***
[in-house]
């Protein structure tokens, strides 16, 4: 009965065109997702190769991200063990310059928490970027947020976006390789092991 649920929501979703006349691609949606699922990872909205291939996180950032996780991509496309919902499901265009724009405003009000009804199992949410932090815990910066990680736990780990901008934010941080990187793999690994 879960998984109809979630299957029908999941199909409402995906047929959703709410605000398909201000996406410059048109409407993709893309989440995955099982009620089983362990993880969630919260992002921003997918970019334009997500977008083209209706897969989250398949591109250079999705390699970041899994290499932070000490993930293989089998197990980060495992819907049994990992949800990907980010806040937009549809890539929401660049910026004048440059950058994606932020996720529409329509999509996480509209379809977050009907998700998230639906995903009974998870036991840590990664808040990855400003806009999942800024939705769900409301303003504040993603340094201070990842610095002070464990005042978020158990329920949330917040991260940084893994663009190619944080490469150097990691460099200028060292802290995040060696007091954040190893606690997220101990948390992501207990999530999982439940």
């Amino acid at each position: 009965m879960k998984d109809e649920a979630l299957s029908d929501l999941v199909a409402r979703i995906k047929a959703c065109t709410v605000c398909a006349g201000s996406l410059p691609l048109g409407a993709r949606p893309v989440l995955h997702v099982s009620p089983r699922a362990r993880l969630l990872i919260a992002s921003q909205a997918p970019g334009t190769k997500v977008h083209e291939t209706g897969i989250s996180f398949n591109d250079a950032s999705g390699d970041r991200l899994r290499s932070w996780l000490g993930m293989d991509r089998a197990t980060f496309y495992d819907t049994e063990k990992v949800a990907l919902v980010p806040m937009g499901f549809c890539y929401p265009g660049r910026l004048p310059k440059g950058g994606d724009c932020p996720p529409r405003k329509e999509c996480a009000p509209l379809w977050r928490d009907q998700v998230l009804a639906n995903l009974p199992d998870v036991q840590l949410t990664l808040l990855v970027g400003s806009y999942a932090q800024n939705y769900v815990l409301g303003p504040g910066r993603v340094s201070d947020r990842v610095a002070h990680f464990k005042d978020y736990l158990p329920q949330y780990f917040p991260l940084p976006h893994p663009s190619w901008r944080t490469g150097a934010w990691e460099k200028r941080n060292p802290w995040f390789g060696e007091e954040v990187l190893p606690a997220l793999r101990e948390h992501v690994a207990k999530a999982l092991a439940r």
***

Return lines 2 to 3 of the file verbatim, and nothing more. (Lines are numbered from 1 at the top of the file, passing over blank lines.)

């Protein structure tokens, strides 16, 4: 009965065109997702190769991200063990310059928490970027947020976006390789092991 649920929501979703006349691609949606699922990872909205291939996180950032996780991509496309919902499901265009724009405003009000009804199992949410932090815990910066990680736990780990901008934010941080990187793999690994 879960998984109809979630299957029908999941199909409402995906047929959703709410605000398909201000996406410059048109409407993709893309989440995955099982009620089983362990993880969630919260992002921003997918970019334009997500977008083209209706897969989250398949591109250079999705390699970041899994290499932070000490993930293989089998197990980060495992819907049994990992949800990907980010806040937009549809890539929401660049910026004048440059950058994606932020996720529409329509999509996480509209379809977050009907998700998230639906995903009974998870036991840590990664808040990855400003806009999942800024939705769900409301303003504040993603340094201070990842610095002070464990005042978020158990329920949330917040991260940084893994663009190619944080490469150097990691460099200028060292802290995040060696007091954040190893606690997220101990948390992501207990999530999982439940």
């Amino acid at each position: 009965m879960k998984d109809e649920a979630l299957s029908d929501l999941v199909a409402r979703i995906k047929a959703c065109t709410v605000c398909a006349g201000s996406l410059p691609l048109g409407a993709r949606p893309v989440l995955h997702v099982s009620p089983r699922a362990r993880l969630l990872i919260a992002s921003q909205a997918p970019g334009t190769k997500v977008h083209e291939t209706g897969i989250s996180f398949n591109d250079a950032s999705g390699d970041r991200l899994r290499s932070w996780l000490g993930m293989d991509r089998a197990t980060f496309y495992d819907t049994e063990k990992v949800a990907l919902v980010p806040m937009g499901f549809c890539y929401p265009g660049r910026l004048p310059k440059g950058g994606d724009c932020p996720p529409r405003k329509e999509c996480a009000p509209l379809w977050r928490d009907q998700v998230l009804a639906n995903l009974p199992d998870v036991q840590l949410t990664l808040l990855v970027g400003s806009y999942a932090q800024n939705y769900v815990l409301g303003p504040g910066r993603v340094s201070d947020r990842v610095a002070h990680f464990k005042d978020y736990l158990p329920q949330y780990f917040p991260l940084p976006h893994p663009s190619w901008r944080t490469g150097a934010w990691e460099k200028r941080n060292p802290w995040f390789g060696e007091e954040v990187l190893p606690a997220l793999r101990e948390h992501v690994a207990k999530a999982l092991a439940r």